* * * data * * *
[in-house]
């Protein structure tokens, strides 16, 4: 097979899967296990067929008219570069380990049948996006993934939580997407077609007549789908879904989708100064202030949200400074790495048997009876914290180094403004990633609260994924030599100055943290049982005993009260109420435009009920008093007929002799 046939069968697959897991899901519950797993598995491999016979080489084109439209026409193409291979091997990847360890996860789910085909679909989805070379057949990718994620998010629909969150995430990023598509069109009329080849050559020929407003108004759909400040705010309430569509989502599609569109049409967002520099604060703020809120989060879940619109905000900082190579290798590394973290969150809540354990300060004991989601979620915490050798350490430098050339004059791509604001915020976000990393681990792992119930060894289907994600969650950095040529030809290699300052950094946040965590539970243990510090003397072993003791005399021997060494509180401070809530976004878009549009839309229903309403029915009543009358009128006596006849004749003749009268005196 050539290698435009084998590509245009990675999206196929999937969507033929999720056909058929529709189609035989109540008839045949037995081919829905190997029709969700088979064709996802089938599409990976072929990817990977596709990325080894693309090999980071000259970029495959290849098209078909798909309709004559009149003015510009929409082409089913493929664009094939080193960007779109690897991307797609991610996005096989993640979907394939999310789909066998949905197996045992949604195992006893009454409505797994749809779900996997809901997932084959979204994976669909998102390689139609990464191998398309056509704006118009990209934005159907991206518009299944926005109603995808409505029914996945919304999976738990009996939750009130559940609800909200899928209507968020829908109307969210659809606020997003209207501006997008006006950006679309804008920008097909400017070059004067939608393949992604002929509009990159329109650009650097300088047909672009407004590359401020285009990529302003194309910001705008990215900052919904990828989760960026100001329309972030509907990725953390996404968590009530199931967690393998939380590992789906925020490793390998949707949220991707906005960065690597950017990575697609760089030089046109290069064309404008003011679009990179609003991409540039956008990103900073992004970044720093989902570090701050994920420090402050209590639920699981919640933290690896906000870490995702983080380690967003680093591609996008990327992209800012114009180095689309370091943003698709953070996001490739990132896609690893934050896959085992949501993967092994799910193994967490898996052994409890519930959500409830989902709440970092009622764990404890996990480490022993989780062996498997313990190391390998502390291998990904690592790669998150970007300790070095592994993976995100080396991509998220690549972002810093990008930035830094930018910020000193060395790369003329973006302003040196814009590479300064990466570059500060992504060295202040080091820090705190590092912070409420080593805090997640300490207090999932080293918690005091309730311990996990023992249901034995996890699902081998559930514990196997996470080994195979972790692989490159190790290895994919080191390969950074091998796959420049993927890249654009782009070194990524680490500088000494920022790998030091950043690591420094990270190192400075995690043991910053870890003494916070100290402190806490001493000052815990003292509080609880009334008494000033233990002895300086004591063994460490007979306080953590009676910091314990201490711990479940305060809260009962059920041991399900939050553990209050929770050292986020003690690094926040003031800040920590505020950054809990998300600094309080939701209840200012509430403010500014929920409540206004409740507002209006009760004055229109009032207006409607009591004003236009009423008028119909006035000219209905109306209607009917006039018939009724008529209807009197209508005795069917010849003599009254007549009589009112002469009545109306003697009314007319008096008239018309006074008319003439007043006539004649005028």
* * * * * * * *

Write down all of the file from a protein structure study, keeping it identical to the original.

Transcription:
[in-house]
């Protein structure tokens, strides 16, 4: 097979899967296990067929008219570069380990049948996006993934939580997407077609007549789908879904989708100064202030949200400074790495048997009876914290180094403004990633609260994924030599100055943290049982005993009260109420435009009920008093007929002799 046939069968697959897991899901519950797993598995491999016979080489084109439209026409193409291979091997990847360890996860789910085909679909989805070379057949990718994620998010629909969150995430990023598509069109009329080849050559020929407003108004759909400040705010309430569509989502599609569109049409967002520099604060703020809120989060879940619109905000900082190579290798590394973290969150809540354990300060004991989601979620915490050798350490430098050339004059791509604001915020976000990393681990792992119930060894289907994600969650950095040529030809290699300052950094946040965590539970243990510090003397072993003791005399021997060494509180401070809530976004878009549009839309229903309403029915009543009358009128006596006849004749003749009268005196 050539290698435009084998590509245009990675999206196929999937969507033929999720056909058929529709189609035989109540008839045949037995081919829905190997029709969700088979064709996802089938599409990976072929990817990977596709990325080894693309090999980071000259970029495959290849098209078909798909309709004559009149003015510009929409082409089913493929664009094939080193960007779109690897991307797609991610996005096989993640979907394939999310789909066998949905197996045992949604195992006893009454409505797994749809779900996997809901997932084959979204994976669909998102390689139609990464191998398309056509704006118009990209934005159907991206518009299944926005109603995808409505029914996945919304999976738990009996939750009130559940609800909200899928209507968020829908109307969210659809606020997003209207501006997008006006950006679309804008920008097909400017070059004067939608393949992604002929509009990159329109650009650097300088047909672009407004590359401020285009990529302003194309910001705008990215900052919904990828989760960026100001329309972030509907990725953390996404968590009530199931967690393998939380590992789906925020490793390998949707949220991707906005960065690597950017990575697609760089030089046109290069064309404008003011679009990179609003991409540039956008990103900073992004970044720093989902570090701050994920420090402050209590639920699981919640933290690896906000870490995702983080380690967003680093591609996008990327992209800012114009180095689309370091943003698709953070996001490739990132896609690893934050896959085992949501993967092994799910193994967490898996052994409890519930959500409830989902709440970092009622764990404890996990480490022993989780062996498997313990190391390998502390291998990904690592790669998150970007300790070095592994993976995100080396991509998220690549972002810093990008930035830094930018910020000193060395790369003329973006302003040196814009590479300064990466570059500060992504060295202040080091820090705190590092912070409420080593805090997640300490207090999932080293918690005091309730311990996990023992249901034995996890699902081998559930514990196997996470080994195979972790692989490159190790290895994919080191390969950074091998796959420049993927890249654009782009070194990524680490500088000494920022790998030091950043690591420094990270190192400075995690043991910053870890003494916070100290402190806490001493000052815990003292509080609880009334008494000033233990002895300086004591063994460490007979306080953590009676910091314990201490711990479940305060809260009962059920041991399900939050553990209050929770050292986020003690690094926040003031800040920590505020950054809990998300600094309080939701209840200012509430403010500014929920409540206004409740507002209006009760004055229109009032207006409607009591004003236009009423008028119909006035000219209905109306209607009917006039018939009724008529209807009197209508005795069917010849003599009254007549009589009112002469009545109306003697009314007319008096008239018309006074008319003439007043006539004649005028």